The Drachenfels Railway, Königswinter, Germany - 29th January 2012





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Published on Mar 4, 2012

The Drachenfels ("Dragon's Rock") is a mountain 321 metres (1,053 ft) in the Siebengebirge mountain range between Königswinter and Bad Honnef in Germany.

The ruined castle atop the mountain, built between 1138 and 1167 by Archbishop Arnold I of Cologne bears the same name and was originally intended for the protection of Cologne to the south. Originally it consisted of a bergfried with court, chapel and living quarters for servants. The castle was slighted in 1634, during the Thirty Years' War, by the protestant Swedes and never rebuilt. As a strategic asset it had outlived its usefulness. Erosion due to the continued quarrying undermined much of the remains and only a small part is left today.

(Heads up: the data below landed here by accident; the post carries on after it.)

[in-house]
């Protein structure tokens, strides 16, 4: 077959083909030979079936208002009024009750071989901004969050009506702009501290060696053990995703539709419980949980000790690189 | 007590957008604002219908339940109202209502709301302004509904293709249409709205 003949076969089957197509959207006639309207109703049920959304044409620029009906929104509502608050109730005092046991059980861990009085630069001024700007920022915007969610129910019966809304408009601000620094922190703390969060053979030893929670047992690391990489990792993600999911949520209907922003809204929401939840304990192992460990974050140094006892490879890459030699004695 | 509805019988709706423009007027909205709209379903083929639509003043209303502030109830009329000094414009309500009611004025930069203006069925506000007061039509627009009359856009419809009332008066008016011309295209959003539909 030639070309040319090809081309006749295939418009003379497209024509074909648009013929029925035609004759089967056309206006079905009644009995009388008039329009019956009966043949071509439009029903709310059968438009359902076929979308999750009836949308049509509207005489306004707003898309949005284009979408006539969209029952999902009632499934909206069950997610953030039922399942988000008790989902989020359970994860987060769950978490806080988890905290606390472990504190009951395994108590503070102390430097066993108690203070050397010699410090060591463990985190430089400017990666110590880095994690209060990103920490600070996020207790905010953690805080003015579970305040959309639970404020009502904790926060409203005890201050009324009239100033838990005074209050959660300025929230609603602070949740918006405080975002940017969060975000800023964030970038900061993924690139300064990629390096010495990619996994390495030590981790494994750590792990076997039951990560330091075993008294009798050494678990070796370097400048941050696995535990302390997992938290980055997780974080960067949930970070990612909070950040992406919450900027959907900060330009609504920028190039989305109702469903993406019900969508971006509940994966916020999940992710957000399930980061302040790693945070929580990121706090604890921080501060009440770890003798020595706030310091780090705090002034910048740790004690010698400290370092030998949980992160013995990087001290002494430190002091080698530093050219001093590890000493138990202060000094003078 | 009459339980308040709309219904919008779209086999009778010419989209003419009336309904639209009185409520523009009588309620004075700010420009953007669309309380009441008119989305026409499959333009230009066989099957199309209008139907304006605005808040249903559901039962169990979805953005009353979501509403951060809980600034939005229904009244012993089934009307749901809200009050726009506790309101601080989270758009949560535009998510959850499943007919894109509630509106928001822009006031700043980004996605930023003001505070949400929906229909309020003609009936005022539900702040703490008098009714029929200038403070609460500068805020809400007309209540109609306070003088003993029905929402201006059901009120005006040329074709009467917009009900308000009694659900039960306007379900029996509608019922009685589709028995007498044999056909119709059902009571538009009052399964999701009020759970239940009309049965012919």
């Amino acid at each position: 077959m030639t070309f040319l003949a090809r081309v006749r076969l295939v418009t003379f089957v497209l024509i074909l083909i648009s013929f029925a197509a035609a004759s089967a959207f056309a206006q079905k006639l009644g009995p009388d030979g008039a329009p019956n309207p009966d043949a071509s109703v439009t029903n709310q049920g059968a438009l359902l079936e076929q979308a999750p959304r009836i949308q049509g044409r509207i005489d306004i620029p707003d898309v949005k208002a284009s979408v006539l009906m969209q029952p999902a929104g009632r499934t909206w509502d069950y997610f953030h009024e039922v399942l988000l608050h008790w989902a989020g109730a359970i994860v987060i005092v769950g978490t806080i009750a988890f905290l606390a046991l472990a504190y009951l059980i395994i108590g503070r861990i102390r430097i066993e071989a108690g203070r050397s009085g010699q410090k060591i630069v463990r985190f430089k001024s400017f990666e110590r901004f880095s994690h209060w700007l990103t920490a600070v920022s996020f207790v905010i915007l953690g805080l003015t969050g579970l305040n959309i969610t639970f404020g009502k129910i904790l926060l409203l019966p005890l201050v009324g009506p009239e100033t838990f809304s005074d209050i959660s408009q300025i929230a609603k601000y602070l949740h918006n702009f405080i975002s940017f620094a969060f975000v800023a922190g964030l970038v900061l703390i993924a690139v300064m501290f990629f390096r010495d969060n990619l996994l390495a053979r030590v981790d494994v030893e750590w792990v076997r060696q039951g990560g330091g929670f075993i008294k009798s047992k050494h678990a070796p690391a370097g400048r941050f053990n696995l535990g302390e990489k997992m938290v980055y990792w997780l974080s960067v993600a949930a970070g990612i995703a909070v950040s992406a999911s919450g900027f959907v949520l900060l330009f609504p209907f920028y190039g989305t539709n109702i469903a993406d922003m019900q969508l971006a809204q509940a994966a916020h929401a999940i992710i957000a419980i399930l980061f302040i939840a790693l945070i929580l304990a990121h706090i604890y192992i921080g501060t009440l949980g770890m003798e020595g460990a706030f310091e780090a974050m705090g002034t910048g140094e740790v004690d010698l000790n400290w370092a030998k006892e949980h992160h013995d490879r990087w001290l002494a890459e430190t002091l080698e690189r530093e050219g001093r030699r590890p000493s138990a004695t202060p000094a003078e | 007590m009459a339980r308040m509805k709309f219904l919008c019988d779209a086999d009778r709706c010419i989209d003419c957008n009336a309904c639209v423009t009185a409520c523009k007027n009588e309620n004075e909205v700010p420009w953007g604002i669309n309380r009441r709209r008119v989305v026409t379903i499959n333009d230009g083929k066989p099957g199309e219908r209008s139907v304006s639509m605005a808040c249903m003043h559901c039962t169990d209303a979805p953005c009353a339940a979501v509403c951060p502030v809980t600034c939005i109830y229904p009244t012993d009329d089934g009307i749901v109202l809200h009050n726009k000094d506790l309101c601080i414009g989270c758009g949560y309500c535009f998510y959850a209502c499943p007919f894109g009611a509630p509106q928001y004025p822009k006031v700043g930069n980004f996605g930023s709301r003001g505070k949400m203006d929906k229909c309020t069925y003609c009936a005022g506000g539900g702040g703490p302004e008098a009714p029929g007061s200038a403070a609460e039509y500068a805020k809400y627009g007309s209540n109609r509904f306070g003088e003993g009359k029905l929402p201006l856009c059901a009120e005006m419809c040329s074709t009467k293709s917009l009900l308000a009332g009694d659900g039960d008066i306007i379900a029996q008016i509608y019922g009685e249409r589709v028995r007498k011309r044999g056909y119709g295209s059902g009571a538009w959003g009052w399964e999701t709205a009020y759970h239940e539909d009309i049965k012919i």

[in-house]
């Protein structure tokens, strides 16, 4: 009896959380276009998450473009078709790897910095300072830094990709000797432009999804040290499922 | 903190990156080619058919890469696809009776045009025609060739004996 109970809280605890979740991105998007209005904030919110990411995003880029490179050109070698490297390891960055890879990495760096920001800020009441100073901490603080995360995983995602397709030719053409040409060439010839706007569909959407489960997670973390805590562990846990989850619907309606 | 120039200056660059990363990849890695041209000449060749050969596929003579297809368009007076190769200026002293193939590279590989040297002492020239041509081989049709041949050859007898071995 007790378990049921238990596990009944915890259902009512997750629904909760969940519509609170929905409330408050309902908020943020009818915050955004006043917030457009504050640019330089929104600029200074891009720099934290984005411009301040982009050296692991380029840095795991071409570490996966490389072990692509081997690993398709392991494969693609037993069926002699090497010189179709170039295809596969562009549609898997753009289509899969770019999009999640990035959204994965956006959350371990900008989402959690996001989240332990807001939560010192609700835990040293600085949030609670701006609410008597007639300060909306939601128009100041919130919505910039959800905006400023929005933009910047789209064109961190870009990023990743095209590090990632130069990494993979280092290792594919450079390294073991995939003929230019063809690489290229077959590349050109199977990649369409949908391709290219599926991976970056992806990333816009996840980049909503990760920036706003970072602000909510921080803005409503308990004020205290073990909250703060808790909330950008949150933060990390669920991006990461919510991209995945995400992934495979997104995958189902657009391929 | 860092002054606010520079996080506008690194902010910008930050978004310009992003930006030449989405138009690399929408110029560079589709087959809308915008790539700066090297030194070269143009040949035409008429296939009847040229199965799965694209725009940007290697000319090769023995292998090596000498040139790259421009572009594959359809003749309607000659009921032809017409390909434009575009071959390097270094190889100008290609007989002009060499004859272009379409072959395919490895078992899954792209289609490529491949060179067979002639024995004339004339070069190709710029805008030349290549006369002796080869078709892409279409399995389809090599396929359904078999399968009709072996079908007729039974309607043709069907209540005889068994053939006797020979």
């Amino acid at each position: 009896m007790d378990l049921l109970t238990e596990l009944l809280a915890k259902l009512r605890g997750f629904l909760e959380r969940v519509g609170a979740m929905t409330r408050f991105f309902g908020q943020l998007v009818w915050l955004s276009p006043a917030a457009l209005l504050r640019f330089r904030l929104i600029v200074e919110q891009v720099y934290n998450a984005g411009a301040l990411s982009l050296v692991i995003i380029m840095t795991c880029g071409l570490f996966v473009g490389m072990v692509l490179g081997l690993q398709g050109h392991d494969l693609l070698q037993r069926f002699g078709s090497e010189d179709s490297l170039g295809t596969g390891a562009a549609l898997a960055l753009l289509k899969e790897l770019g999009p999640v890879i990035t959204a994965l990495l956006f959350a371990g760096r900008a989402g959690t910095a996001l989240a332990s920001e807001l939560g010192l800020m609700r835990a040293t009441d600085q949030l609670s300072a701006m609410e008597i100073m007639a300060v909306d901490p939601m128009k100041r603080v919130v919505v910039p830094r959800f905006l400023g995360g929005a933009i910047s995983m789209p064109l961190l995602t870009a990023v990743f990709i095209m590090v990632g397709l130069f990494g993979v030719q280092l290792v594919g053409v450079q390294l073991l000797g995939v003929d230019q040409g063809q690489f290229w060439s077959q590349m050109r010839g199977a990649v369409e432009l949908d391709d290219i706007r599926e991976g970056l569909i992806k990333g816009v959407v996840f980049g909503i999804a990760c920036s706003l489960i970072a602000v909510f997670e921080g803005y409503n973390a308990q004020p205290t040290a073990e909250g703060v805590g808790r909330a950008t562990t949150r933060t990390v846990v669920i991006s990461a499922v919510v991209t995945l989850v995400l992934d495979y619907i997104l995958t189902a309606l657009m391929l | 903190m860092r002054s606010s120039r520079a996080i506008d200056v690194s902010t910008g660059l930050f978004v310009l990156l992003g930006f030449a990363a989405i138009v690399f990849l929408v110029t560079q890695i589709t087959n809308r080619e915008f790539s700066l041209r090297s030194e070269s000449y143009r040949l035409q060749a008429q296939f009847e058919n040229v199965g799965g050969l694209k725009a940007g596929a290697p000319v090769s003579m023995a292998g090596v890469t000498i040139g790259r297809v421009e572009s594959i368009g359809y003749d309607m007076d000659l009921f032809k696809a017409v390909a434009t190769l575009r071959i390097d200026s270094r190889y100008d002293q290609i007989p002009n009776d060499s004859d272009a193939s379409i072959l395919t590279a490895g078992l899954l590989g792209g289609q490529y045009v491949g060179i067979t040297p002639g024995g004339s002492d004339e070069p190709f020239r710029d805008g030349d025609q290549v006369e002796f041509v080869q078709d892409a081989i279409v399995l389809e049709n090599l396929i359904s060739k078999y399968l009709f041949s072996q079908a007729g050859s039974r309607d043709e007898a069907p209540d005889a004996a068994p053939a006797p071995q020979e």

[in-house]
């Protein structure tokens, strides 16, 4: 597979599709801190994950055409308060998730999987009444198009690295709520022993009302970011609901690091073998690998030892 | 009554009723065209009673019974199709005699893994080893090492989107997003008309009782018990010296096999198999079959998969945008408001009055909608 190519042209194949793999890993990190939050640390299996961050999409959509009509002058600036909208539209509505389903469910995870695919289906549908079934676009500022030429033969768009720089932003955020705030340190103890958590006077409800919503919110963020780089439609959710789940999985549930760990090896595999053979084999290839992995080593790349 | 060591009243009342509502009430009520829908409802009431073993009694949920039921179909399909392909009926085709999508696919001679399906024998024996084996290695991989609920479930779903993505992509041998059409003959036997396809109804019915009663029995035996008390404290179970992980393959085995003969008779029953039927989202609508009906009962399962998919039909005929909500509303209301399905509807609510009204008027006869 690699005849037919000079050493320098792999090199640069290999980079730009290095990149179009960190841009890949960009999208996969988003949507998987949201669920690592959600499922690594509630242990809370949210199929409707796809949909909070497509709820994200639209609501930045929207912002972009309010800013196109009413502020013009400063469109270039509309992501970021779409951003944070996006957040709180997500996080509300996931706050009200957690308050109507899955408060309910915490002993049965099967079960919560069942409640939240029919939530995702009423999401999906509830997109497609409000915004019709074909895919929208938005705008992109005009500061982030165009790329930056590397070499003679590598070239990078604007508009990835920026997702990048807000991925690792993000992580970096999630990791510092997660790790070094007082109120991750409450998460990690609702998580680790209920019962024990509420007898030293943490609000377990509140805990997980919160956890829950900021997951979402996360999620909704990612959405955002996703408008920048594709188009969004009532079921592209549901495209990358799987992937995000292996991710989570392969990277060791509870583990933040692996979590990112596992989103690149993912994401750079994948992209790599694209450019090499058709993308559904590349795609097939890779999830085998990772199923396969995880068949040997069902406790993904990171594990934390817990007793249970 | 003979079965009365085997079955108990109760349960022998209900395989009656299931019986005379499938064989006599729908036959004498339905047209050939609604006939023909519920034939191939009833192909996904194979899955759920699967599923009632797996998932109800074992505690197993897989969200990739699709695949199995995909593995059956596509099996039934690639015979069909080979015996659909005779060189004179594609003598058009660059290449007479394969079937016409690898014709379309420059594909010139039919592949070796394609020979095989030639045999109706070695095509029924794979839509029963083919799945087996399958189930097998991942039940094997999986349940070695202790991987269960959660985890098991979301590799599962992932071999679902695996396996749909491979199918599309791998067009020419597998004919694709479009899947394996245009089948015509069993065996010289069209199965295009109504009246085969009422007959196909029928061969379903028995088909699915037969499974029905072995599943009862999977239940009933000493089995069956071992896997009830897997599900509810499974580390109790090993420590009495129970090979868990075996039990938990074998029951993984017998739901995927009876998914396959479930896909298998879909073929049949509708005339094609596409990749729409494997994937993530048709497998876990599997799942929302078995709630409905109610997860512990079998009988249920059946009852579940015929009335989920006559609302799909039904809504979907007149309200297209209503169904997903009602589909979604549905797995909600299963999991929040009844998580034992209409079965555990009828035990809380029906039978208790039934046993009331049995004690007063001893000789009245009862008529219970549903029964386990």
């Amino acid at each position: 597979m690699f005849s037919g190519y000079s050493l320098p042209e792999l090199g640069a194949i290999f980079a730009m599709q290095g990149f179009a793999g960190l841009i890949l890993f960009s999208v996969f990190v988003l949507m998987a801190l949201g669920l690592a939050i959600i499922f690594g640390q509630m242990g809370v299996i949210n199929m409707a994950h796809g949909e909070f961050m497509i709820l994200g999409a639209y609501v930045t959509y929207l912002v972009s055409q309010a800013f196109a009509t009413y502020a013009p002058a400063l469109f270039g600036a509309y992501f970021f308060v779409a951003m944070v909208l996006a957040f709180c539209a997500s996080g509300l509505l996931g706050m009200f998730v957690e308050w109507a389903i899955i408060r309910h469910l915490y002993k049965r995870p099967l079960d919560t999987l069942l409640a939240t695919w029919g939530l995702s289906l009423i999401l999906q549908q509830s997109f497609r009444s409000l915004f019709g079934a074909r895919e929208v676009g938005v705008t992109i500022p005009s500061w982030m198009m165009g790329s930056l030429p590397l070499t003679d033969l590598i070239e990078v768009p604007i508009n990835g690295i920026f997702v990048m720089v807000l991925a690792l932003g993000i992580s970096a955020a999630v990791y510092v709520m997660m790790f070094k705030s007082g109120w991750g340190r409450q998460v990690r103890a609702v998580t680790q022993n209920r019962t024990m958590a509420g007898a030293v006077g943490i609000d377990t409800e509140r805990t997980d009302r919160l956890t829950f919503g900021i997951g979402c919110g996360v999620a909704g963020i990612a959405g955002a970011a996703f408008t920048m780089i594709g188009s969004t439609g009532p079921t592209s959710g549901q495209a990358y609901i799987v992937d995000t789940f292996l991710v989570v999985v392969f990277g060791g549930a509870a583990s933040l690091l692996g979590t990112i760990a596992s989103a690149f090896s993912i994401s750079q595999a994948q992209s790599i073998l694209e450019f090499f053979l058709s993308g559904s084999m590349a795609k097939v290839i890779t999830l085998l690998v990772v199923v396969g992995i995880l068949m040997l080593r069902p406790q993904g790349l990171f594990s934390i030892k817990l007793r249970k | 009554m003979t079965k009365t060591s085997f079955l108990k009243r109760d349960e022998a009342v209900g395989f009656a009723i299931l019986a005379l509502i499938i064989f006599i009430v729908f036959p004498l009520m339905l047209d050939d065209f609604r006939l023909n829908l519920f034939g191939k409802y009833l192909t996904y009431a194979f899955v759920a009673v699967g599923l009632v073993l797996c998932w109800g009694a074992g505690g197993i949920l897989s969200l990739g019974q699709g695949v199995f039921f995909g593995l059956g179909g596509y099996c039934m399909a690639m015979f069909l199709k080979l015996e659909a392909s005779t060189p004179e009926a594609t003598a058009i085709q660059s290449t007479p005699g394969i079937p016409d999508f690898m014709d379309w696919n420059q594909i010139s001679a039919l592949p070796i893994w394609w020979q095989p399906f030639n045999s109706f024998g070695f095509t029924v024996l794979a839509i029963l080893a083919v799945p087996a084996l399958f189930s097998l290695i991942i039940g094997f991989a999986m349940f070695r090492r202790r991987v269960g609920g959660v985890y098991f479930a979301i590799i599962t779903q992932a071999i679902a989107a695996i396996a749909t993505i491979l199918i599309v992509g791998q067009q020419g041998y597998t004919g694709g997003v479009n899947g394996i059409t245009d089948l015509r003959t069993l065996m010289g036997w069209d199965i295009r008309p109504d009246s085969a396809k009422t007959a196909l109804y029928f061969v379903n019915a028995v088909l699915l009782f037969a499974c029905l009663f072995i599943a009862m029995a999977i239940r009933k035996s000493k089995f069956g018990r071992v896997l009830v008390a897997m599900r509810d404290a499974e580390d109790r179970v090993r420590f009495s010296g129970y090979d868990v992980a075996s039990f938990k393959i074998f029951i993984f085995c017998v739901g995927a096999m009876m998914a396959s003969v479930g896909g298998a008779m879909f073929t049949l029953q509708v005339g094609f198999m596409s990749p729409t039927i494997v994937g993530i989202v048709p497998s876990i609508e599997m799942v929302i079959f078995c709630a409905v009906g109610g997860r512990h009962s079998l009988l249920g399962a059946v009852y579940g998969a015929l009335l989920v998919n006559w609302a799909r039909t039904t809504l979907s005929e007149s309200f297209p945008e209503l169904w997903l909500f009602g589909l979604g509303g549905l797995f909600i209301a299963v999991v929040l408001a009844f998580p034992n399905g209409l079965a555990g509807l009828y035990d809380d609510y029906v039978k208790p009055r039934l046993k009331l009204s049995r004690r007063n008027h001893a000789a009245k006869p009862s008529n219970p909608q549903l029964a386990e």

The rock, like the rest of the Siebengebirge, is formed by the remnants of a volcano and has been the site of a trachyte quarry since Roman times, which, amongst others delivered the building material for the Cologne Cathedral. Of all the mountains in the Siebengebirge, it's closest to the river Rhine, which facilitates easy transport by barges, thus making it an excellent place for a quarry. This ended in 1836, when the Prussian government bought the quarry. In 1922 the first protection measures were put in place and in 1956 the site was declared a national park.

A neogothic castle, lower on the mountain, is named Schloss Drachenburg and was built in 1882 by Baron Stephan von Sarter. Both the top and Schloss Drachenburg can be reached by the Drachenfelsbahn, a rack railway built in the 19th century to satify demand from growing tourism.

This video features views of the Drachenfelsbahn, and views from it on both the journeys up and down the mountain. At the top of the mountain the views feature the valley of the River Rhine and Königswinter / Nordrhein Westphalia below.


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